Family Research Council

June 11, 2013 - Tuesday

To B or Not to B...

If there's one thing the Obama administration has mastered, it's walking out on their responsibilities in court. Yesterday, the Justice Department sent its Plan B appeal to the same dust heap as its DOMA defense, telling reporters that it would give up its legal campaign after a couple of recent setbacks. The administration's policy, which for two years had been the only thing standing between little girls and a powerful birth control drug, is now a thing of the past, as Health and Human Services (HHS) officially bows out of the battle so many parents willed it to keep fighting. The sudden surrender by Secretary Kathleen Sebelius means that the controversial and potent morning-after pill will be available to anyone -- of any age -- without a prescription.

Before Monday, the administration took a lot of heat for pitting itself against the President's closest allies -- radical feminists and abortion groups who object to even the slightest restrictions on "contraception." In a letter to U.S. District Judge Edward Korman, who authored the scathing ruling against Sebelius's policy, the government's attorneys promised to step aside and allow unlimited sales. As soon as the manufacturers submit a new drug application, the FDA promises to fast-track the pills to drugstore shelves.

Initially, the DOJ had asked Korman to suspend his ruling until an appeals court could weigh in -- which it did last week. And although the judges' decision was an obstacle, there were plenty of legal options to overcome it. Instead, the President dropped the case -- along with the facade of concern.

Judge Korman, like President Obama, has two children. Yet neither man seems overly concerned that the drug they're both endorsing has never been tested on pre-teen and adolescent girls. Judge Korman called HHS's policy "scientifically unjustified," when in fact, the only thing that's scientifically unjustified is the effect of these high doses of hormones on young girls. The FDA hasn't conducted a single study on Plan B's risks to girls under 17 -- but as far as liberals are concerned, nothing should hinder access to anything related to sex, including personal safety.

Ironically, the Left has created every possible barrier to prevent children from being exposed to morality and religion. Yet at the same time, these liberals are building easy on-ramps to a highway of promiscuity, where the toll is hidden until it's too late to pull off. That's why parents are so vital to the decision-making process. Without adult supervision, there's absolutely no evidence that children will use the drugs appropriately -- and even if they do, Plan B still offers zero protection against sexually transmitted diseases (which, unlike unplanned pregnancies, can be fatal).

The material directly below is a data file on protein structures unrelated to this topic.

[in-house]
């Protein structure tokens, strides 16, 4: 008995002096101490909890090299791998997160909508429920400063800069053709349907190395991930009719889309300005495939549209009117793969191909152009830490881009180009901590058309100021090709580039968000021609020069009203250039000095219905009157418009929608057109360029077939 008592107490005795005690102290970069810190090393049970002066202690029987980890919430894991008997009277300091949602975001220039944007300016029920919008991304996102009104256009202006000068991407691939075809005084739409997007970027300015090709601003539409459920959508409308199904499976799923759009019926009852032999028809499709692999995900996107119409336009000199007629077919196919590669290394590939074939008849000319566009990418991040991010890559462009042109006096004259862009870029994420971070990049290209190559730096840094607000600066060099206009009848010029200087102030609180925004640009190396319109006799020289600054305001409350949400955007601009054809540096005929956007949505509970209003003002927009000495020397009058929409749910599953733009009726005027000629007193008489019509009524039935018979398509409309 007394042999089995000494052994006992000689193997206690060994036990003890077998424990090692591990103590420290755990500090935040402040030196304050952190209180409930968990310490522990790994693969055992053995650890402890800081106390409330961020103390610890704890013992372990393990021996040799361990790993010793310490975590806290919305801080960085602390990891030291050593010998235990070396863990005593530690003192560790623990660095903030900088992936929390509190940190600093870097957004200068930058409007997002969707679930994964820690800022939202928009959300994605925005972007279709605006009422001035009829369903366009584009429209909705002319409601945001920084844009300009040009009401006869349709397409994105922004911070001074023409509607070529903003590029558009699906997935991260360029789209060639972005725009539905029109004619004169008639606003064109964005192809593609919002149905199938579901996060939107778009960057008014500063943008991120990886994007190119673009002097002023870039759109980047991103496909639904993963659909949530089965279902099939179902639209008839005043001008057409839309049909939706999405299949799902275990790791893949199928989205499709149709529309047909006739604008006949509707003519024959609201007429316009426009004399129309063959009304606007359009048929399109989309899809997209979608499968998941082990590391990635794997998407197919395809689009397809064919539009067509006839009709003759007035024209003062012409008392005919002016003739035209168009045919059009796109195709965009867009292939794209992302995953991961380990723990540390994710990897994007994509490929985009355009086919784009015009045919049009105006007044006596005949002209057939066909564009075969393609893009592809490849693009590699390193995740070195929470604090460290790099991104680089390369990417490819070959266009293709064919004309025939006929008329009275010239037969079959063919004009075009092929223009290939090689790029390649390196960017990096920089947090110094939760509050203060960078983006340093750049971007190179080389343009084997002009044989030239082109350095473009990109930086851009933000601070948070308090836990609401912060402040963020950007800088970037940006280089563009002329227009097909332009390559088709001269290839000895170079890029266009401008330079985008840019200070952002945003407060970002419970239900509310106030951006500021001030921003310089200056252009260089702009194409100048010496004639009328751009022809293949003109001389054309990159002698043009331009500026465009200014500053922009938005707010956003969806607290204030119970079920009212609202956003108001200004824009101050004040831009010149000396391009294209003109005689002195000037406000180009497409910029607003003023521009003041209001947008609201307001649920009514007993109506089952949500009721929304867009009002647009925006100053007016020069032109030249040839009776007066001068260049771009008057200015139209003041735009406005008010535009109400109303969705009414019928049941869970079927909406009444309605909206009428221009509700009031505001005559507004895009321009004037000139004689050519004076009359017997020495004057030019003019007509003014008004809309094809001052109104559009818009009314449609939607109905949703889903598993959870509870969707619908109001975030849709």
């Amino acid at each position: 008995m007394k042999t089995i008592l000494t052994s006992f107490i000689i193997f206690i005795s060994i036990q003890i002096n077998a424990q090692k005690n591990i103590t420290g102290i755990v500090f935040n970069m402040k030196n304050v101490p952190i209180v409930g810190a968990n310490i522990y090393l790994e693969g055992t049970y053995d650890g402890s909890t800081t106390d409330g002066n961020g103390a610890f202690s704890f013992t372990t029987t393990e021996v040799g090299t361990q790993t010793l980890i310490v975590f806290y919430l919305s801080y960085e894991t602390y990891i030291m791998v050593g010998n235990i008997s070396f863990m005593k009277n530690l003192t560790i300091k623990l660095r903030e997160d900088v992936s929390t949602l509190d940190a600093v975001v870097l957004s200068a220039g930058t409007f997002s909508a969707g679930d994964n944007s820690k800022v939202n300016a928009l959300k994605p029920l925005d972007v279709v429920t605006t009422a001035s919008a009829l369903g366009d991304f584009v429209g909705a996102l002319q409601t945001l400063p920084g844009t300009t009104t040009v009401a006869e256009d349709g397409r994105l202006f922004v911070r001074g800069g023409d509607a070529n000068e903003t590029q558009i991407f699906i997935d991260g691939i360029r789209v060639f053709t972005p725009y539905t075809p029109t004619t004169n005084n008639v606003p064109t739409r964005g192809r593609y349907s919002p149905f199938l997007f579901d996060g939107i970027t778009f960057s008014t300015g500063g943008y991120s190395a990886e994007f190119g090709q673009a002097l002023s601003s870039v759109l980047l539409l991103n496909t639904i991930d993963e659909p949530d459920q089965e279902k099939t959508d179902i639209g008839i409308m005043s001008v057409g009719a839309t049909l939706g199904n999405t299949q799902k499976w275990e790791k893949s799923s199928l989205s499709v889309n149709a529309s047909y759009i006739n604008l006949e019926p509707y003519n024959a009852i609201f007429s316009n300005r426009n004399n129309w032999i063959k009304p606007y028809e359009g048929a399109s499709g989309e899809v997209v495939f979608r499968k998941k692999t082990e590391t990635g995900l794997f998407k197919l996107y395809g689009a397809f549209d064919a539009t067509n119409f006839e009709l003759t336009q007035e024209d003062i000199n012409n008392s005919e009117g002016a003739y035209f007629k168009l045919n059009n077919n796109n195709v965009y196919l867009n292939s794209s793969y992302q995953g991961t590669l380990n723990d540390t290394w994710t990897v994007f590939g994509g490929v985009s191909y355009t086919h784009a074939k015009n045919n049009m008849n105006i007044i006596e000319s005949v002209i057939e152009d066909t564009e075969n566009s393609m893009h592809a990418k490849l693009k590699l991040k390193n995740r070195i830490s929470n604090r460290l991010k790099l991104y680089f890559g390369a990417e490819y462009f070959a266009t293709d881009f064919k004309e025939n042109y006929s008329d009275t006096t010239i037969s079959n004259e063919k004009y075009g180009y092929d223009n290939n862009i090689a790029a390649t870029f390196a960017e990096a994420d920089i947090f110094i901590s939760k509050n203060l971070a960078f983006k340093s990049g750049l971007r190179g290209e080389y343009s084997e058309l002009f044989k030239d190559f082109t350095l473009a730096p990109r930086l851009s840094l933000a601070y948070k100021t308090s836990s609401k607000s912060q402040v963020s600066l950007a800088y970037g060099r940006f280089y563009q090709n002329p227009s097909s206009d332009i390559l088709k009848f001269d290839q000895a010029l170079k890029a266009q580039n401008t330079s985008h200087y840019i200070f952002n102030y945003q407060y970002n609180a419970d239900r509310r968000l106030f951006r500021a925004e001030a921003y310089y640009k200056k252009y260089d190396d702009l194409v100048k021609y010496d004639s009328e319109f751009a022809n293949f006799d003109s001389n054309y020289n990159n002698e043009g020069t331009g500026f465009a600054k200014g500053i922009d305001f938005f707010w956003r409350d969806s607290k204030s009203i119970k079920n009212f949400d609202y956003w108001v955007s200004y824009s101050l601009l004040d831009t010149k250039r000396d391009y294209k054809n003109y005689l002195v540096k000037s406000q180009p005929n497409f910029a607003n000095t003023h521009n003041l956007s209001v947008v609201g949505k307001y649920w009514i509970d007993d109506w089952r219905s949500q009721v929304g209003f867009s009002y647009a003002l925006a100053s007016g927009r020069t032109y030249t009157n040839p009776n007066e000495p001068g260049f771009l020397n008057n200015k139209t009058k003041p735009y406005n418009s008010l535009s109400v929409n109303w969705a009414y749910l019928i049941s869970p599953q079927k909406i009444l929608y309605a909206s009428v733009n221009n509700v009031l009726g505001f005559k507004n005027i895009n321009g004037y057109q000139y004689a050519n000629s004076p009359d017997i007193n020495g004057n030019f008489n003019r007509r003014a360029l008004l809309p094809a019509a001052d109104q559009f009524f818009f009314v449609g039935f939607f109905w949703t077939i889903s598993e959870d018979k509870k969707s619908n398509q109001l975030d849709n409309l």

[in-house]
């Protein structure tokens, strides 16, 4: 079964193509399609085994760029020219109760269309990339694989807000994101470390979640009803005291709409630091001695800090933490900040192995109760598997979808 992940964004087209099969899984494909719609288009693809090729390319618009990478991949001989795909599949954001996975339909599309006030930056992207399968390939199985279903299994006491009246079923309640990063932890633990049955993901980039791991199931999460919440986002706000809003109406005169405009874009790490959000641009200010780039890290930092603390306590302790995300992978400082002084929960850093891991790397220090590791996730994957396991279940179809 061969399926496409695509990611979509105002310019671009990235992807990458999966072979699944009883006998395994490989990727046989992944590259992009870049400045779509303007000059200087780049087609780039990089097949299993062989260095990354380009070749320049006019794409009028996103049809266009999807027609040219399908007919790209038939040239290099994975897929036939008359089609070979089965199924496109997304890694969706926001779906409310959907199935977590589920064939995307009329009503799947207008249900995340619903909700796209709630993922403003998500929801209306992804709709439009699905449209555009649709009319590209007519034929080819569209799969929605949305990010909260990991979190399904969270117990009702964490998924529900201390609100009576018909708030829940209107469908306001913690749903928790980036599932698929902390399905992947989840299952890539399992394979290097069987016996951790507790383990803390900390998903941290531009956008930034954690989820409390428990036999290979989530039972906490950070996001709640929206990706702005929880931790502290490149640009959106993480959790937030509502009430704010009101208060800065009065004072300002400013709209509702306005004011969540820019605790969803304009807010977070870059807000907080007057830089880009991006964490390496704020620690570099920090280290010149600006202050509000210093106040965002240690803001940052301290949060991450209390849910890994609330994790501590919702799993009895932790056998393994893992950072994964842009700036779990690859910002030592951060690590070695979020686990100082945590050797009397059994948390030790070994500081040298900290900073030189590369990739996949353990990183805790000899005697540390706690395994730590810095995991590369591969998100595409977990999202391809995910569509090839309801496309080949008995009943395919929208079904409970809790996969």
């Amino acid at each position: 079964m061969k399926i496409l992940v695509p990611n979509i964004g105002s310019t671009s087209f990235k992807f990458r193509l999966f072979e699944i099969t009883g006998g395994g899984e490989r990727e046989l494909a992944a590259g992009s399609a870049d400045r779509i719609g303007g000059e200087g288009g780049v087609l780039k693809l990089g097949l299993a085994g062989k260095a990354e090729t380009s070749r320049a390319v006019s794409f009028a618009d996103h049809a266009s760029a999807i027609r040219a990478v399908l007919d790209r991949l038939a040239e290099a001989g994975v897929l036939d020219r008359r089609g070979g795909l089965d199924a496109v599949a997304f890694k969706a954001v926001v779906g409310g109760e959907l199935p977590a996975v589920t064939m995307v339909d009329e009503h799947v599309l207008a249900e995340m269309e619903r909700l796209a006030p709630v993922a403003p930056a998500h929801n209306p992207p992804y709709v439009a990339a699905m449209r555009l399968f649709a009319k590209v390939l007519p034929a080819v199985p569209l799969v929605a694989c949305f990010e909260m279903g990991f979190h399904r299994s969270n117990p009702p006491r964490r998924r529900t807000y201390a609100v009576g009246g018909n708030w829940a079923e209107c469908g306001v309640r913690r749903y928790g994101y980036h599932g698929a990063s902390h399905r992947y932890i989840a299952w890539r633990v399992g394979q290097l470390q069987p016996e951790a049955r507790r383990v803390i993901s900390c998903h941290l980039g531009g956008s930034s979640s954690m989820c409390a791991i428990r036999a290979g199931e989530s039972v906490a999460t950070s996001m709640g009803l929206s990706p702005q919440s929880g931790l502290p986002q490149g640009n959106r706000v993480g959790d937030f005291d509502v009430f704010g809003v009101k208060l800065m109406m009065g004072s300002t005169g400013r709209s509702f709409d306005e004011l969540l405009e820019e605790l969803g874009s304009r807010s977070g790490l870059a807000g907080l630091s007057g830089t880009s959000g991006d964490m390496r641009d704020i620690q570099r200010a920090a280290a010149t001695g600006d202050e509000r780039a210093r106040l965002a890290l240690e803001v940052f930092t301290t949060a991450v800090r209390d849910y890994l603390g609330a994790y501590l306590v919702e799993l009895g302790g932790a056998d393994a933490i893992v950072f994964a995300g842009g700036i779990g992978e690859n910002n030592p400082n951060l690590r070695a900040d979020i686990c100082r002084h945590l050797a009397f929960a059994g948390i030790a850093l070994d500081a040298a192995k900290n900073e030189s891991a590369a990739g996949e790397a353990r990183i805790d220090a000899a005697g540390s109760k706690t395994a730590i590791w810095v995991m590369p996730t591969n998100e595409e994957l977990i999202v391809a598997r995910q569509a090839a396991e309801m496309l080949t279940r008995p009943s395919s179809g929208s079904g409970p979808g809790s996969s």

Now, thanks to the quitters on this case, moms and dads "are owed no legal say over whether very young daughters can pop a hormonal contraceptive with a can of Coke and a bag of Skittles the day after they have sex," write the editors of the New York Daily News. "A girl of braces-wearing age should be limited to freedom of choice over acne medications, not given the power to avert a feared pregnancy without so much as a chat with a caring adult."

Yet again, the President is putting politics ahead of the health and safety of young girls, which will ultimately do more to exacerbate the problems of teen sex and disease than solve them. Unfortunately, those trends will only change when leaders recognize that involving parents in the decision-making process may be the best birth control of all.

Going for Broke in Family Policy?

For a President who has presided over one of the biggest spikes in poverty rates, the White House is surprisingly mum on the issue. That changed yesterday, when the President introduced his newest addition to the Council of Economic Advisers, Jason Furman. "Even though the economy is growing," President Obama insisted, "too many middle class families still feel like they're working harder and harder and can't get ahead... Too many young people aren't sure whether they'll be able to match the living standards of their parents. We have too many kids in poverty in this country, still."

The President's right. Despite a massive expansion of government programs, liberals are still failing to keep Americans out of poverty. Why? Because no amount of federal welfare can compete with the original anti-poverty program: the family. As FRC's Dr. Pat Fagan points out, only 5.8% of married families were living in poverty in 2009. "It is the intact married family with children that creates a larger share of revenue for government; it is that same configuration of family, more than any other, that creates the most capital that can be used to grow our economy," he explains. "The future strength of our nation depends on good marriages to yield strong revenues, good health, low crime, high education, and high human capital."

America can't have limited government or a wealthy society if the family breaks down. Until Washington pursues policies that support families and encourage marriage and fatherhood, the cycle of poverty will only get worse. President Obama can pour billions of taxpayer dollars into welfare programs, but in the end, that isn't the solution -- attention to family welfare is. Find out why at FRC's Marriage and Religion Research Institute, MARRI online.

** Don't miss today's edition of "Washington Watch with Tony Perkins," as our friend Pastor Ron Johnson stops by to talk about Pulpit Freedom Sunday. Also, FRC's own Anna Higgins, Director of the Center for Human Dignity will be on the show to talk about the administration's change of heart on Plan B. Click over to to watch live or to find an AFR station near you.

Tony Perkins' Washington Update is written with the aid of FRC senior writers.

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